• Metal or glass mixing bowl (NOT plastic!)
  • Hand or stand mixer (not a whisk, unless you really want to work out your arm!)
Directions
First, separate your egg whites (6!) while the eggs are still cold - they separate easiest this way. Be careful with handling and do your best to not touch the egg whites while separating. If any amount of yolk ends up in the whites, be sure to remove it carefully before continuing (but not with your fingers!). Egg whites will not whip up properly if there is any fat present (including oils from your fingers, or leftover grease on a dish!).
Next, your egg whites should be at room temperature before you begin to work with them. This will allow your whites to whip faster and to a greater volume. While you wait for the egg whites to reach room temperature, preheat the oven to 250F and line two cookie sheets with parchment paper. Yes, you definitely need two.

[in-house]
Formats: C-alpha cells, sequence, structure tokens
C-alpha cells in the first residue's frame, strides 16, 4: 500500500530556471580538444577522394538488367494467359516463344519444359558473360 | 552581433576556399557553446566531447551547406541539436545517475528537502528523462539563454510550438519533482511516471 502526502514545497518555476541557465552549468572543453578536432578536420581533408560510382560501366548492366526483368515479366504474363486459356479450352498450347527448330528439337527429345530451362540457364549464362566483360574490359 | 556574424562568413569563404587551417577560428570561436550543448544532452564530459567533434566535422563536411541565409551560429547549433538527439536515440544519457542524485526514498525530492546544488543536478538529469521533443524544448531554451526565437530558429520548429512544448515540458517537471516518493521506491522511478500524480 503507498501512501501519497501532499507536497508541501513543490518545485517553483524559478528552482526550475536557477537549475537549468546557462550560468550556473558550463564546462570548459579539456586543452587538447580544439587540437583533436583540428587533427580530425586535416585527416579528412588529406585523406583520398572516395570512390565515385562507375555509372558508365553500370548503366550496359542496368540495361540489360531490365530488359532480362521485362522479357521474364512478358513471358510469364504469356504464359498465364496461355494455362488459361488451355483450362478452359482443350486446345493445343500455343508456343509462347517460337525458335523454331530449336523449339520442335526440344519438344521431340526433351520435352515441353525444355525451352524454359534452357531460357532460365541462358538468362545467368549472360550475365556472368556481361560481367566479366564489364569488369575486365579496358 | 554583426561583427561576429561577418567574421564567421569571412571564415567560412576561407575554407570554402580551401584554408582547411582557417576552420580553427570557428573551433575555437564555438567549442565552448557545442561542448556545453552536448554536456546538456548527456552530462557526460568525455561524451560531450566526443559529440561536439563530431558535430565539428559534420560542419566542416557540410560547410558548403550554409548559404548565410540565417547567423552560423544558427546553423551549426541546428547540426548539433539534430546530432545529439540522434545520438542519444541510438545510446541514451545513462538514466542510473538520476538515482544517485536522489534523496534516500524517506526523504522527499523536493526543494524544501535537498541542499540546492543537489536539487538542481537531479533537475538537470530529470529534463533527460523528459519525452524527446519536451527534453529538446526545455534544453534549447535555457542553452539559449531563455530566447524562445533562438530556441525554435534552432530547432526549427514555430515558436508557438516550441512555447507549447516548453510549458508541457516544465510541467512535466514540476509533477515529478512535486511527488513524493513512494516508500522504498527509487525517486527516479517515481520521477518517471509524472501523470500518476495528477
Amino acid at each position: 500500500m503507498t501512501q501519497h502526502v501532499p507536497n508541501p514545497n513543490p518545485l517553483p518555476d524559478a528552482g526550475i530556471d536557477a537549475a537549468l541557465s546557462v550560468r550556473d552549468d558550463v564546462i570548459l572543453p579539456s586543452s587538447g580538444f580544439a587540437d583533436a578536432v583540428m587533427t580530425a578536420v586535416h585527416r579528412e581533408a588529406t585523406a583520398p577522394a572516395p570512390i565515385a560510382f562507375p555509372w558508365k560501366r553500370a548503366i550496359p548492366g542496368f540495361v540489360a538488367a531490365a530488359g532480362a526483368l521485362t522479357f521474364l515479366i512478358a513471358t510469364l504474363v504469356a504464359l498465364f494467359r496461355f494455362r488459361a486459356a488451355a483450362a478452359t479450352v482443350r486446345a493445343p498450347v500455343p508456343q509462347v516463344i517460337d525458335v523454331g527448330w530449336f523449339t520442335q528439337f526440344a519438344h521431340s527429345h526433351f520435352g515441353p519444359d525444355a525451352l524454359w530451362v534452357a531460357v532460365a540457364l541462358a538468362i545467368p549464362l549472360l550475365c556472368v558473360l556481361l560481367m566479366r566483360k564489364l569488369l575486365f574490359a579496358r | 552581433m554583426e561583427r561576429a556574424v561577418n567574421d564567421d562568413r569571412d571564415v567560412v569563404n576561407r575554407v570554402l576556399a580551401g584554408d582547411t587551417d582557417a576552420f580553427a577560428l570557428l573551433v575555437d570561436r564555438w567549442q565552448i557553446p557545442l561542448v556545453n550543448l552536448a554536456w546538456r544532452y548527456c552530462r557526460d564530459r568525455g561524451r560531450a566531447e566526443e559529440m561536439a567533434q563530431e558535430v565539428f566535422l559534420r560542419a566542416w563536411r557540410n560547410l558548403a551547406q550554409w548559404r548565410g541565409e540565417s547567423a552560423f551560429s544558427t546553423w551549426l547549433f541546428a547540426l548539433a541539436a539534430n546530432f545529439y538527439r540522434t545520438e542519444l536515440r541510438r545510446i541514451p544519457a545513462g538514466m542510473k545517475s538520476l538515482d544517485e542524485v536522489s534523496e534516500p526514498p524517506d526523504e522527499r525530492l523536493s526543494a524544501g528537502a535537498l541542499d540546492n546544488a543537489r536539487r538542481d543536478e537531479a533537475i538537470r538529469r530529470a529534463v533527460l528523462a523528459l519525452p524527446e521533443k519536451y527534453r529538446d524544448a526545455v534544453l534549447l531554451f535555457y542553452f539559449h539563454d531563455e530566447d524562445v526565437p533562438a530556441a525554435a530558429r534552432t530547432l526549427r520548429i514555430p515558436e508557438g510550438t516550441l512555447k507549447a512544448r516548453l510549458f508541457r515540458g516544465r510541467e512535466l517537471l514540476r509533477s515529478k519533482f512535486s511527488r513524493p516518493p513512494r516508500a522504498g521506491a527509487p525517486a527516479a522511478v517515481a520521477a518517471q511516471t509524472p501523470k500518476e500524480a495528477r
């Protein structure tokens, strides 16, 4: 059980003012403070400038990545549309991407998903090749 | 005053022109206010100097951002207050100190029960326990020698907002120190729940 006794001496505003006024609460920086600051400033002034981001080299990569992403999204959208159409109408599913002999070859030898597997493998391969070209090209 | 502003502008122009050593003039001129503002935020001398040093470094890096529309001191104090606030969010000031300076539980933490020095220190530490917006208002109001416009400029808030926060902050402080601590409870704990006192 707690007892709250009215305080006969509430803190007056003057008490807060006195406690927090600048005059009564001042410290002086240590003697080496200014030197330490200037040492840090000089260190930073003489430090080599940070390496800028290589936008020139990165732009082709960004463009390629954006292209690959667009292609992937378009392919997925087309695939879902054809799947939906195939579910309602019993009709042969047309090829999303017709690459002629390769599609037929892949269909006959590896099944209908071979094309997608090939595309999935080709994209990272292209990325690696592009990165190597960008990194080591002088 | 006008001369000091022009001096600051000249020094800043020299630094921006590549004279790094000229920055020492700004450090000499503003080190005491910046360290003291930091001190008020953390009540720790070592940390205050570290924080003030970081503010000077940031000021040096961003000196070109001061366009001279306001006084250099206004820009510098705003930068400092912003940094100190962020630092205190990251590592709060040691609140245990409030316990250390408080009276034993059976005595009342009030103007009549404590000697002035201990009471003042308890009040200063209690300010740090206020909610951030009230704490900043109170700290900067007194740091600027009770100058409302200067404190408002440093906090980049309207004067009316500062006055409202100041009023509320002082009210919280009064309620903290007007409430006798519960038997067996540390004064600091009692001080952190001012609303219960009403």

When the eggs have reached room temperature, we'll beat them until they form firm peaks (in between soft and stiff):
  • Soft peaks: Lifting the beater from the eggs, peaks form for only a couple seconds, then fall into themselves. 
  • Firm peaks: Lifting the beater from the eggs, peaks form with ridges, and only the tips fall back. 
  • Stiff peaks: Lifting the beater from the eggs, peaks form with obvious ridges and the tips remain upright.
Once you've formed soft peaks, begin to gradually add your powdered or granulated sweetener. For 6 whites I used 1/2 cup of sweetener. Many "real" meringue recipes suggest 1-2 tbsp of sugar (so, sweetener) for each egg white. 
You'll also want to add 1/4 tsp of cream of tartar and 1/8 tsp of salt before you begin forming firm peaks. FYI: Cream of tartar is used as a stabilizer in a variety of tasty treats. For example, most (if not all) recipes using egg whites as their primary ingredient call for cream of tartar, as well as candies, and many types of frostings (including whipped cream).